And a very high-resolution image (> 60MB). Wallpapers are available.

Our shit is so, so, so tiny.

There are over 100 billion galaxies in the universe. Simply saying that number doesn’t really mean much to us because it doesn’t provide any context. Our brains have no way to accurately put that in any meaningful perspective. When we look at this image, however, and think about the context of how it was made and really understand what it means, we instantly gain the perspective and cannot help, but be forever changed by it.

We pointed the most powerful telescope ever built by human beings at absolutely nothing for no other reason than because we were curious, and discovered that we occupy a very tiny place in the heavens.

Deep Astronomy

Not so sure about “instantly” gaining perspective but the rest about wonder and curiosity and our insignificant place the heavens still stand.

AppleTV, AppleTV, AppleTV

I absolutely love Dustin Curtis’ splendid explanation of “AppleTV” branding that’s making making the rounds on HN. For posterity, I stole this handy color-coded transcription off Michael Tsai’s blog.

See also: The intractably stupid AppleTV Remote.

Dawid Planeta’s Illustrations

I could just stare at his work all day. This one’s called “The River of Life

and this one “Deep Forest

Data, Data, Data

Linus Torvalds on git

I’d also like to point out that unlike every single horror I’ve ever witnessed when looking closer at SCM products, git actually has a simple design, with stable and reasonably well-documented data structures. In fact, I’m a huge proponent of designing your code around the data, rather than the other way around, and I think it’s one of the reasons git has been fairly successful

[. . .]

I will, in fact, claim that the difference between a bad programmer and a good one is whether he considers his code or his data structures more important. Bad programmers worry about the code. Good programmers worry about data structures and their relationships.

Gavin Shapiro Makes Looping Things

This is just wonderful stuff. More on his website and on Instagram.

Because God Can See

When I was little — and by the way, I was little once — my father told me a story about an 18th century watchmaker. And what this guy had done: he used to produce these fabulously beautiful watches.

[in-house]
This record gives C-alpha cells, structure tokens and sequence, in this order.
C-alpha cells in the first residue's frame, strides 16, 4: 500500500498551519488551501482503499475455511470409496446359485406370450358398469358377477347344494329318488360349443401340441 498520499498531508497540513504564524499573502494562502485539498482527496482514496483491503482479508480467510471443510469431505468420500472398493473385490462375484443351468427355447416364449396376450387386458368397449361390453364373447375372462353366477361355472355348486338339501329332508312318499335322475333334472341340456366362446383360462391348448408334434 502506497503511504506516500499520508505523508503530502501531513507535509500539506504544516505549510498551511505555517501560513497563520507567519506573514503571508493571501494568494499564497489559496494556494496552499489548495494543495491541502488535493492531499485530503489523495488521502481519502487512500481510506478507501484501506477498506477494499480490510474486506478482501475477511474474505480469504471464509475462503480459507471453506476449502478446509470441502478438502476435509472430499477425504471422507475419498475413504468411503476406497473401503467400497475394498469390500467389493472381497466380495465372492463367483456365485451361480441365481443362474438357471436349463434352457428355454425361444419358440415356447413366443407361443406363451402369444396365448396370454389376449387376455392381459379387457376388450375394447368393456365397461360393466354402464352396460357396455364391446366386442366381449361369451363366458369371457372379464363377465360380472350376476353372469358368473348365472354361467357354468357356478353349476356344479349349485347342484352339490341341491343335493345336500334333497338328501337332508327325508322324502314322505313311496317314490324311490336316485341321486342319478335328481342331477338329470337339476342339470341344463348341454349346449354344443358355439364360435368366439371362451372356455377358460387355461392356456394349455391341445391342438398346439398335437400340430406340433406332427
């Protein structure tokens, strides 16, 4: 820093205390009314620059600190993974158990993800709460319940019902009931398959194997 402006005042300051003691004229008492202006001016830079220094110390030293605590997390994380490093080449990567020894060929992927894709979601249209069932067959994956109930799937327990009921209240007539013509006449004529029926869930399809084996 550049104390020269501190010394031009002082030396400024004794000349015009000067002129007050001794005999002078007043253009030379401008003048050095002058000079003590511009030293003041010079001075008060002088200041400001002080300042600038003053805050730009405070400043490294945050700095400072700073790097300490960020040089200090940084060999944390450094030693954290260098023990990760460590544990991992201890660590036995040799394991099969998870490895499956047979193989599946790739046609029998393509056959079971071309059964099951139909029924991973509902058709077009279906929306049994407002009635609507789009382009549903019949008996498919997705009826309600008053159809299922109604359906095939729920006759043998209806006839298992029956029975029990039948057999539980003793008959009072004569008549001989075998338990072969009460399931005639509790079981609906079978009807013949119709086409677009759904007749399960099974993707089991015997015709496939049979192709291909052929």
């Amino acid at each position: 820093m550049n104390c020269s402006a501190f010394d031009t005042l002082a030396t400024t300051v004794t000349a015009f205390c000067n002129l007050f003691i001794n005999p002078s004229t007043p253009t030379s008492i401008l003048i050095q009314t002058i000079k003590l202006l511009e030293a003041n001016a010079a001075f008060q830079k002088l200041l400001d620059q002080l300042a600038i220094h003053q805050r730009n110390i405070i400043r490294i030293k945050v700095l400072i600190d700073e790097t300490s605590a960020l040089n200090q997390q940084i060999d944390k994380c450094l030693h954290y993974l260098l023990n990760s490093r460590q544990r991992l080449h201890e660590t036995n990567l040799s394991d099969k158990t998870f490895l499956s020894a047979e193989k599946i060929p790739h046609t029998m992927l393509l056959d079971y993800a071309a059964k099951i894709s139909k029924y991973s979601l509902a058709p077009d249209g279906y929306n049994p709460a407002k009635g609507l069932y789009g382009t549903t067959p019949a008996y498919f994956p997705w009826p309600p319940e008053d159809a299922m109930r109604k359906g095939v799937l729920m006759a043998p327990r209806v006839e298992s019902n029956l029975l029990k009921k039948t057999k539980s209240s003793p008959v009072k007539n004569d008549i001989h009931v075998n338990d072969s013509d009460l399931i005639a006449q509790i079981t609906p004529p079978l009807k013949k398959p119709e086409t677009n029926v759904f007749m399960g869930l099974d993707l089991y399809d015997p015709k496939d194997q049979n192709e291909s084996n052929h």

And one day, one of his customers came into his workshop and asked him to clean the watch that he’d bought. And the guy took it apart, and one of the things he pulled out was one of the balance wheels. And as he did so, his customer noticed that on the back side of the balance wheel was an engraving, were words.

And he said to the guy, “Why have you put stuff on the back that no one will ever see?” And the watchmaker turned around and said, “God can see it.”

Now I’m not in the least bit religious, neither was my father, but at that point, I noticed something happening here. I felt something in this plexus of blood vessels and nerves, and there must be some muscles in there as well somewhere, I guess. But I felt something. And it was a physiological response. And from that point on, from my age at the time, I began to think of things in a different way. And as I took on my career as a designer, I began to ask myself the simple question: Do we actually think beauty, or do we feel it?

– Richard Seymour, How Beauty Feels

I want it to be as beautiful as possible, even if it’s inside the box. A great carpenter isn’t going to use lousy wood for the back of a cabinet, even though nobody’s going to see it. When you’re a carpenter making a beautiful chest of drawers, you’re not going to use a piece of plywood on the back, even though it faces the wall and nobody will ever see it. You’ll know it’s there, so you’re going to use a beautiful piece of wood on the back. For you to sleep well at night, the aesthetic, the quality, has to be carried all the way through.

Steve Jobs

You did quite a bit more than the MVP for the fucking “sprint”, but you smile a lot and sleep quite well indeed. Saved here via Stephanie Harcrow’s post.

Ballpoint Octopus

Baghban · 2003 · IMDb · F

Jaspreet Singh on the awful abandonment fantasy beloved by desi parents (starts around 1:10. Here’s the entire shitshow.)

Yakeen maan-na, Baghban dekhne se pehle mujhe idea bhi nahin aaya tha ki maa-baap ko nikaala bhi jaa sakta hai.

Florence

Beautiful, astoundingly well-crafted, painfully short work of interactive art.

How to Buy a Bob Ross

Was watching an episode or two of Joy of Painting with my sister when we wondered what happened to all the finished paintings on his show.

Now we know.

Love, Knowledge, and Compassion

Three passions, simple but overwhelmingly strong, have governed my life: the longing for love, the search for knowledge, and unbearable pity for the suffering of mankind. These passions, like great winds, have blown me hither and thither, in a wayward course, over a great ocean of anguish, reaching to the very verge of despair.

I have sought love, first, because it brings ecstasy – ecstasy so great that I would often have sacrificed all the rest of life for a few hours of this joy. I have sought it, next, because it relieves loneliness – that terrible loneliness in which one shivering consciousness looks over the rim of the world into the cold unfathomable lifeless abyss. I have sought it finally, because in the union of love I have seen, in a mystic miniature, the prefiguring vision of the heaven that saints and poets have imagined. This is what I sought, and though it might seem too good for human life, this is what – at last – I have found.